News in brief: 3 respiratory researchers receive prestigious ERS award; Victorian study shows adverse respiratory effects of e-cigarettes; Call for silicosis action as taskforce report handed to health minister;

Thursday, 8 Jul 2021


3 respiratory researchers receive prestigious ERS award

Three Australian respiratory medicine specialists have been announced as recipients of the Fellow of European Respiratory Society (FERS) award , which recognises excellence and outstanding contributions in research, education and clinical leadership.

Professor Jodie Simpson is a respiratory medicine researcher at the University of Newcastle, where she is Deputy Director of the Priority Research Centre for Asthma and Respiratory Diseases.

Her colleague at the University of Newcastle, Conjoint Professor Peter Gibson is co-director of the Centre for Excellence in Treatable Traits in NSW and is also named as an ERS Fellow.

In Victoria, Professor Shyamali Dharmage is a Principal Research Fellow at the University of Melbourne, where she is Head of the Allergy and Lung Health Unit (ALHU), Melbourne School of Population and Global Health.

Up to 50 Fellows are selected each year and recipients may use the designation ‘FERS’ following their name. FERS awardees are also inducted into an elite advisory board that will be called upon by the Society on various matters in future years


Victorian study shows adverse respiratory effects of e-cigarettes

E-cigarettes and vaping have been linked in an Australian study to worse respiratory symptoms and some aspects of lung function.

A respiratory survey of 519 adults in the Hazelwood region of Victoria affected by coal mine fire found that 9% of people were e-cigarette users, and this group had a higher prevalence of chest tightness (Odds Ratio 2.4) and self-reported asthma (63% vs. 12%) than non-users.

The study also found a potential adverse effects of e-cigarettes on lung mechanics, with significantly higher rates of lung reactance measured by forced oscillation technique (FOT)

However, there was no difference in lung function measured by spirometry between e-cigarette users and non-users. There was also no difference in most respiratory symptoms except for chest tightness.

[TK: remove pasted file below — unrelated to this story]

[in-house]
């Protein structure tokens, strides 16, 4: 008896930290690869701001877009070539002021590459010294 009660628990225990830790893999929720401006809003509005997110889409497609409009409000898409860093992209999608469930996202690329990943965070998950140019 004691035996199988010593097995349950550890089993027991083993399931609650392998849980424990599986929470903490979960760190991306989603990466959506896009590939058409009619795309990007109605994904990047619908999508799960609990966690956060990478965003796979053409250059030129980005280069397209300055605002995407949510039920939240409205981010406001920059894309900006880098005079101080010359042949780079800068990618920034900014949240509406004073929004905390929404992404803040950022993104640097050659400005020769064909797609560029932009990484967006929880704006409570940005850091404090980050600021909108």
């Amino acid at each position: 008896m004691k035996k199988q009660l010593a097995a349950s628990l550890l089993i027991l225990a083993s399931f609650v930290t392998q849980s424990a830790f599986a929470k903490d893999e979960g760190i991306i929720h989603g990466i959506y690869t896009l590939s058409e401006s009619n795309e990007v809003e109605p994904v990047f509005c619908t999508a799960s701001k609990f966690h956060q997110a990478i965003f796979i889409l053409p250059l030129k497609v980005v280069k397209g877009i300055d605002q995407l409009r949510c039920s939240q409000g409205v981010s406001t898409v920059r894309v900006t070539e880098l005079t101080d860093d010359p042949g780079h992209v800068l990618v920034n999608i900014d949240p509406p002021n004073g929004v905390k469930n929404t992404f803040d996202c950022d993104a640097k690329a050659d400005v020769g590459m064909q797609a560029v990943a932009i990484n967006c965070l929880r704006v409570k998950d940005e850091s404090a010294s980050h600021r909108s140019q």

Study co-author Professor Michael Abramson and colleagues from Monash University said the findings of adverse effects supported a recent TSANZ position paper that said there should be tighter regulations on e-cigarettes, given the likely association with worsened asthma symptoms.

More details: Respirology


Call for silicosis action as taskforce report handed to health minister

Unions representing 600,000 workers at risk of silicosis after being exposed to dust in the workplace have called on government to bring in strong national regulation of the stone-cutting industry and implement a national health screening program to identify those at risk.

As the National Dust Disease Taskforce handed down its final report into silica dust exposure to health minister Greg Hunt  on 30 June, the AWU sent a delegation to parliament to call for a national notifiable dust disease system, with a system of mandatory reporting to a centralised occupational lung disease register. The union also wants nationally consistent regulation outlining minimum safety benchmarks and mandatory health monitoring across all industries where workers are exposed to silica dust, with penalties on employers for non-compliance.

The AWU said the taskforce’s recommendations for reform should also be broadened so they are not restricted to the stone-benchtop industry, but all workplaces exposed to silica dust.

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